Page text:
private-club-members-only-sign-k-0249_grnrevFrancis’ inspiring model of the ‘field hospital church’ that gets out there in the middle of the messiness of life, that tends wounds and listens to those hurting, is very threatening to some people, even if it is close to Jesus’s vision.  So an alternative ecclesiology is at play – rather than the field hospital church it is the ‘officers mess‘ church. They create an elitist Catholicism,  have an ideological spin on history, often use the labels of tradition and orthodoxy  as weapons  and don’t seem to take into account the reality of many peoples messy lives. Creating a virtual gated community, their criticisms of Francis are out in the open, relentless and already they are splintering (always a sign of the bad spirit).  What worries me is the effect that these blogs are having on some of my students, perhaps even on some of our bishops.  The less you are pastorally engaged – the more tempting it is to live in these echo chambers in order to feel good about your Catholic Identity.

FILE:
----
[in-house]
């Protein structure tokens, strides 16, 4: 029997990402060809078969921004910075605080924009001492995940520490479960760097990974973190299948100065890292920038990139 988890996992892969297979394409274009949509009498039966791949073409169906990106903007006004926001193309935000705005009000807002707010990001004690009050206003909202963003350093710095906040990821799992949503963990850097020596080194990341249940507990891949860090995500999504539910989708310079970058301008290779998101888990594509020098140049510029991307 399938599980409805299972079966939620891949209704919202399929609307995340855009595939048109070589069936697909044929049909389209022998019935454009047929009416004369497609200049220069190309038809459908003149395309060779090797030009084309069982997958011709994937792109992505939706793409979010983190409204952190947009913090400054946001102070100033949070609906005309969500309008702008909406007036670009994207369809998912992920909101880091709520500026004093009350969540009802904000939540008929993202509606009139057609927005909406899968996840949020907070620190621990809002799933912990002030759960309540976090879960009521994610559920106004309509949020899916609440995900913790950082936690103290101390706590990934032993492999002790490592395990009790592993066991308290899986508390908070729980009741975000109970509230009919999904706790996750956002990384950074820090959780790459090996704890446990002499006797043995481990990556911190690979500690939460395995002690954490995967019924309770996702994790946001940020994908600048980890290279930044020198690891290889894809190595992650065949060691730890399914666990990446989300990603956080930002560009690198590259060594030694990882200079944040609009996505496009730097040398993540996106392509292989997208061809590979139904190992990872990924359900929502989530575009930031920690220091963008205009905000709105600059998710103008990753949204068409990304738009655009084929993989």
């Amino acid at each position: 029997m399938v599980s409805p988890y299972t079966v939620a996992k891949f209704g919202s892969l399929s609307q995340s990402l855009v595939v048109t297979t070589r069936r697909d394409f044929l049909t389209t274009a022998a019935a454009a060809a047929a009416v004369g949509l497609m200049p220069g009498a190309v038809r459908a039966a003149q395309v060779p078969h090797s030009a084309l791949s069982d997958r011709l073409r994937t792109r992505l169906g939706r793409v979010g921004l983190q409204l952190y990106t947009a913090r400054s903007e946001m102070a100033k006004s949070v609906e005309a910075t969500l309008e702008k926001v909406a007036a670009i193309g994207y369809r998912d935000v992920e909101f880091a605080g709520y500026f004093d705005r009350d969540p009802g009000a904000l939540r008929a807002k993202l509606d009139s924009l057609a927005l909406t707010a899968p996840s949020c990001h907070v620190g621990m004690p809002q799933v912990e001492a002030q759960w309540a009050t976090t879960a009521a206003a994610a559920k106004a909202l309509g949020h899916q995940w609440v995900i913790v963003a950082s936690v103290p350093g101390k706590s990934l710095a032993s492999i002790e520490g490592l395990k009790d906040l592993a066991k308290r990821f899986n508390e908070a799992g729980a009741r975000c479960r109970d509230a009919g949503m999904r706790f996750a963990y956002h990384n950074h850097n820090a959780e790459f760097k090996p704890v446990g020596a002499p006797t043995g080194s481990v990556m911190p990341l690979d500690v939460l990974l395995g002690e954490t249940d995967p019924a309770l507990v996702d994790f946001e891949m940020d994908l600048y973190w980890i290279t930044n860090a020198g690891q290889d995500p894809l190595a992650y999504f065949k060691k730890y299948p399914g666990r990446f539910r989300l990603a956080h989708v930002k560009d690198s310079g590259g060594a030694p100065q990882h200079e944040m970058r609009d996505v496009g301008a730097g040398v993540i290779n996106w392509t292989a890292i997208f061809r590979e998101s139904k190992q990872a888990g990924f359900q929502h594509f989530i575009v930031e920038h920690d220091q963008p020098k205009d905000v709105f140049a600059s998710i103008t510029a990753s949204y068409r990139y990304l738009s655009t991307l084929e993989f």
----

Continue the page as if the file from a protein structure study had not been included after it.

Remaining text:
ddeb78bb63620d00e54880ddb8b12536 So is their a solution?  How do we get the Elder Brother to join the banquet? Or even more worrying,  how do we bring these dissenters along with us?  Richard Rohr thinks we can learn something from the Japanese here,  and how they discharged soldiers.  After the defeat in the Second World War, many soldiers were not fit to return to their communities. Their identity for so long was to be a loyal soldier for their country and now they needed a broader identity. So some very wise villages created a public ceremony where they were welcomed back and praised effusively for what they had done.  The community realised that they needed to move on  so they created this ritual for closure and transition for ex-soldiers to return to civilization.  After the praise and thanksgiving, an elder would stand and declare ‘The war is now over – this community needs you to let go to what has served you until now, we need you to return as a man, a citizen and something more than a soldier.’

Maybe the Pope needs to do the same with some of our culture-warriors that are finding it difficult to move with him.